2 years ago

Opportunity Issue 97

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Opportunity, endorsed by the South African Chamber of Commerce and Industry (SACCI), is the mouthpiece for business in Southern Africa. The aim of the publication is to inform potential investors both nationally and internationally of the most relevant business news: trade, investment, financial, market-related information for each business sector, as well as to inform of the latest developments in business legislation from both the public and private sector. In this issue, SACCI’s call is for everyone to work towards the common purpose of getting our economy on a sound footing again.


BUSINESS SA’s SMME emergence New research from the BeyondCOVID Business Survey paints a bleak picture for the future of South Africa’s small business sector one year on from when the Covid-19 pandemic hit the country. Specialist management consultancy Redflank conducted the BeyondCOVID Business Survey between July 2020 and March 2021, surveying nearly 4 500 companies, more than half of which were SMMEs. SMMEs play a crucial role in job creation and growth, being identified as a productive driver of inclusive economic growth and development. “In South Africa, the small business sector is a critical part of the national economy, with the government’s National Development Plan 2030 looking to SMMEs as a major source of employment and stimulator of growth, reducing unemployment against a backdrop of a formal sector that continues shedding jobs,” says Fay Mukaddam, chairperson of BeyondCOVID. The results of the BeyondCOVID Business Survey point to a vastly different reality. Lings Naidoo, director at Redflank and BeyondCOVID co-founder, says: “SMME respondents indicated that they plan to retrench an average 13% of their staff – or 1.2-million people – in the next six months, against a 5% figure for corporates. At face value, businesses appeared to be in a slightly better position this year, but closer examination showed that this applies only to corporates. The situation is worsening for SMMEs.” 34 | While 44% of corporates indicate that they have returned to “business as usual” mode this year, the comparative number for SMMEs was a 15% drop. While large and small businesses were equally at risk of closure at the start of the lockdown one year ago, SMMEs are now 26 times more likely to have to shut shop, the survey found. “We plan to use our business networks within the private sector and government to leverage funding and investments, commercial and otherwise,” Mukaddam A SNAPSHOT OF THE FINDINGS • 21% businesses closed (64% expect to reopen) • 54% currently operating below capacity • 41% planning to retrench staff over the next six months • 33% expressed the need for funding over a six-month period in order to continue trading over the next year • Businesses expect recovery to pre-Covid-19 levels to take six months longer now (3.5 years) compared to their projection of three years at the onset of the pandemic • 5% are cash positive now (up from 2% at the start of the pandemic) • 57% have staff working from home (dropped from 74% in July 2020) • 61% willing to allow staff to continue working from home post-pandemic • The ICT, financial services and real estate sectors have the most people working from home, and agriculture, transportation and construction sectors the least. Sectors that are worst impacted, according to the survey, include accommodation and food; arts, entertainment and recreation; water and waste management; construction and education. Sectors where corporates are improving but where SMMEs are still struggling are cited as agriculture and construction.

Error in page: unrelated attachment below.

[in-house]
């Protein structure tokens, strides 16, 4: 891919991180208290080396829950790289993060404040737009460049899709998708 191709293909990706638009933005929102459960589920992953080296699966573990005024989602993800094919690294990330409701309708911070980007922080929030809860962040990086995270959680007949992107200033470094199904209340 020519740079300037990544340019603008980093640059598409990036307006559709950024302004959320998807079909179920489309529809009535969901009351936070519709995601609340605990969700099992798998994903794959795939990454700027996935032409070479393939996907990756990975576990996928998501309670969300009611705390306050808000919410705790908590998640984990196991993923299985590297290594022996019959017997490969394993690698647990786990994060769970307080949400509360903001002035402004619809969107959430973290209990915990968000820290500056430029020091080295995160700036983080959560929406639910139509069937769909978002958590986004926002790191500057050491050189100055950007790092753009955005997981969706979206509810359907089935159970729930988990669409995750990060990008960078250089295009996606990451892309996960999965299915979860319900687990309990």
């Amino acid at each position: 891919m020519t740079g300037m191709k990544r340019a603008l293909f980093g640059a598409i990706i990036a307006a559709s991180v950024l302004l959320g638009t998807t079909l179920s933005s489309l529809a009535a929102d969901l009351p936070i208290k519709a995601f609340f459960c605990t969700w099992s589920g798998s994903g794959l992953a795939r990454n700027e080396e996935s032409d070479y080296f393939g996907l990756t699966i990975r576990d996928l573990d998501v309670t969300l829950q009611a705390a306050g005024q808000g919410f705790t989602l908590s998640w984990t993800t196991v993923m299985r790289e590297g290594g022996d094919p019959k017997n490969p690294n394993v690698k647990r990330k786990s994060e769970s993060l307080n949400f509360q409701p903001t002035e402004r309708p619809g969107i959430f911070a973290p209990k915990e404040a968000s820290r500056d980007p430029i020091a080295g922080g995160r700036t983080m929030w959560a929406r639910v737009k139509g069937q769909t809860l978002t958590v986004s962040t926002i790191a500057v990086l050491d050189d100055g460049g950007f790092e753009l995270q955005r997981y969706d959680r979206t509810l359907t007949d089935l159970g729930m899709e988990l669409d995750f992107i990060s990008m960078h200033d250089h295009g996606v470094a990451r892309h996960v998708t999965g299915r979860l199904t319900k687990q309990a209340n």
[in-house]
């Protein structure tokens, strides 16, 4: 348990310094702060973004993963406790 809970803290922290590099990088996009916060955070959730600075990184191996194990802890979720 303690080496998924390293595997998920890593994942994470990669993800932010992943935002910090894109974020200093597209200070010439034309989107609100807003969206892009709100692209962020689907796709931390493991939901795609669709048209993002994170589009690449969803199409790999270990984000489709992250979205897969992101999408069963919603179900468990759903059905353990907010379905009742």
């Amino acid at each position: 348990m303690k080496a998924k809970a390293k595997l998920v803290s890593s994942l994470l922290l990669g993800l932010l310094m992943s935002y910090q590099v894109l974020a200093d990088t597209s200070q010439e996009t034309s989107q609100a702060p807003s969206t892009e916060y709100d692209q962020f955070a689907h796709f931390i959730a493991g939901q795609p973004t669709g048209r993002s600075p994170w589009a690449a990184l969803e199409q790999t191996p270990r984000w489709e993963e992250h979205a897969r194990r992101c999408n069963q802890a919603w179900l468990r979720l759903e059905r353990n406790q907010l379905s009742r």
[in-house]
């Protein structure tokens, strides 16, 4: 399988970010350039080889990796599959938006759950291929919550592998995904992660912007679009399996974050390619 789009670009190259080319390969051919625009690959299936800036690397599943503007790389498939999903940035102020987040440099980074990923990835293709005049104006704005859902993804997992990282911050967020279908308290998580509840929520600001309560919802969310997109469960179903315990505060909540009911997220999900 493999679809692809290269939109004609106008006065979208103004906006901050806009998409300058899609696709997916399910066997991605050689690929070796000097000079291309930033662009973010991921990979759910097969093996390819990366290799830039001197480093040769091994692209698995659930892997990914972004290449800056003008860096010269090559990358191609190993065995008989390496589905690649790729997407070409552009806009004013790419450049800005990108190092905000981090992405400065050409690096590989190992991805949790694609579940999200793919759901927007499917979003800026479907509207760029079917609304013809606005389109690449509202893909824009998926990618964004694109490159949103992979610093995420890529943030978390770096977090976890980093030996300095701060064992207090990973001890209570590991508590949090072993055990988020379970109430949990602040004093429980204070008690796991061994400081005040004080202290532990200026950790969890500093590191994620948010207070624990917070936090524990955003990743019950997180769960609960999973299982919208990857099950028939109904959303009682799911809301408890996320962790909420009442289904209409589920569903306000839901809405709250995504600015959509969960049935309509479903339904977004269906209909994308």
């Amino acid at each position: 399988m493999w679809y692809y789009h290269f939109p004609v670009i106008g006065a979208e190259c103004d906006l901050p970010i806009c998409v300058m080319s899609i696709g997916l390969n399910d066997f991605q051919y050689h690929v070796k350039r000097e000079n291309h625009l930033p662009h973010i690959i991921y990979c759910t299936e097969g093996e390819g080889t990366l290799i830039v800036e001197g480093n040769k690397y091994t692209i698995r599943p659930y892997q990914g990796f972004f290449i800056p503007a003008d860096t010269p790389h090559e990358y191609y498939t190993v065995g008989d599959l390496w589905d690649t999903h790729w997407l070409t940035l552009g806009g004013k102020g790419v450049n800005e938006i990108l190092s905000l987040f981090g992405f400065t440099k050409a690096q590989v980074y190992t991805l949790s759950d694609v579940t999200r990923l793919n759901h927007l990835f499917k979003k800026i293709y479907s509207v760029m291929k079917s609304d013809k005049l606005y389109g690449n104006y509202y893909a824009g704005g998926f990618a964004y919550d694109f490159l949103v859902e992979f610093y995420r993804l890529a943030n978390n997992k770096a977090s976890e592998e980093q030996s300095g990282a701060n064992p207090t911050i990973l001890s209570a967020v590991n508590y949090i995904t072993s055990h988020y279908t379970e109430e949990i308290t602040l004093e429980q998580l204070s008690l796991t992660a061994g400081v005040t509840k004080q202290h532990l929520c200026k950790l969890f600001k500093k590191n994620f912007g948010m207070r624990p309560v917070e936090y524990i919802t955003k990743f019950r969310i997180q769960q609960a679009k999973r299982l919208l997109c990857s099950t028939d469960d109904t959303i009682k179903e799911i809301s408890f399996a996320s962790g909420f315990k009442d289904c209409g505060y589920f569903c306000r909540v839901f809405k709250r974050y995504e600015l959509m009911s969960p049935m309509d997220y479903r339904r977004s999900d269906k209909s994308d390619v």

BUSINESS says, adding that their overall aim is to provide enabling services and technology to make small businesses more robust, sustainable and bankable. To this end, BeyondCOVID has engaged professional associations including the South African Chamber of Commerce and Industry, Kisby SME Fund and others as strategic partners, to deliver on key objectives. SMME SURVIVAL SOLUTIONS “There is a rich abundance of knowledge, skills and expertise in our SME sector – all of which have played an essential role in SMEs being able to adapt to survive the pandemic. Part of this is that we have had to move away from a ‘business as usual’ approach and realise the need to learn from the lessons that the past year has taught us to plan and prepare for the future,” says Trevor Gosling, CEO of small business service provider Lulalend. Gosling says that SMEs need to understand how their customer base and needs have changed, which includes the competition. “These shifts are important to consider, especially if you want your marketing efforts to yield the maximum results. If your customer base or their needs have changed, it is important that SMEs focus on building new relationships to deliver repeat business in the future.” Owners should consider how hastily streamlined processes and drastically slashed overheads can be refined to create a new, efficient and cost-effective business model that can still deliver the best goods and services to their customers. Combining this with the advantages of applying digital technology can set a business owner on the road to recovery. While most companies have been moving online over the past few years, the pandemic has shifted this into overdrive. He says that there is no turning back. “People have now gotten used to living in a digital world.” As part of the planning, it is essential that time is taken to analyse what can be done to reduce financial constraints in the year ahead. In addition to this, access to capital to invest in growing or pivoting the business will be crucial. Despite some of the advances being made, Gosling says that small businesses are often held back by poor cash reserves or a lack of funding. “According to a recent TransUnion survey, almost 50% of SMMEs listed access to funding as the main barrier to growth. The reality is in most instances, traditional lending options aren’t always available to small businesses. “Small businesses need to be cautious and have a contingency plan,” Gosling points out. “With the current market volatility, they need to ensure that they manage their cash flows and build up sufficient cash reserves to improve their liquidity.” “In many developed and developing economies, SMMEs generally account for over 90% of all formal businesses. They contribute significantly to GDP and create and sustain lots of jobs in those countries. In South Africa, while 98% of formal businesses are SMMEs, they make a far smaller contribution to employment and GDP. “If we are to achieve the goal of the National Development Plan for SMMEs to create at least 90% of the targeted 11-million new jobs by 2030, we need to pay far closer attention to developing small businesses. “One of the key elements of the Economic Reconstruction and Recovery Plan is localisation, and we expect SMMEs and co-operatives to play a central role in driving localisation. They are nimble and have great insights. To enable SMMEs and co-operatives to meet the potential demand, our Manufacturing Scheme is supporting these enterprises to build capacity to supply products in the right quality and quantity.” President Cyril Ramaphosa Virtual engagement with SMMEs and cooperatives, 25 February 2021 “It starts with having the capital they need, when they need it, to achieve their short- and long-term goals. Not only is this important for their business growth, but it is also just as important for the country’s economic growth,” says Gosling. “It is important that SMEs talk to their credit providers about access to funding, including a revolving credit facility to help manage their cash flow.” While South Africa’s economy took a series of blows over the last year, business owners remain confident that things will slowly start to stabilise in 2021. This was reaffirmed with South Africa’s SACCI business confidence index rising to 93.4 in November of 2020 from 92 in October, above pre-pandemic levels. According to Gosling, a large part of the country’s growth this year will be dependent on SMMEs. “Despite the impact of the Covid-19 pandemic, the remarkable ability of these businesses to adapt to change has helped them evolve and ultimately survive. Companies were resilient, optimistic and innovative, trusting that, although the situation will not improve considerably in 2021, it will be able to at least start stabilising.” _____ __ ___ __ _ _ _ _ _ _ _ __ There is a rich abundance of knowledge, skills and expertise in our SME sector – all of which have played an essential role in SMEs being able to adapt to survive the pandemic ___ __ ___ __ _ _ _ _ _ _ _ _ _ _ | 35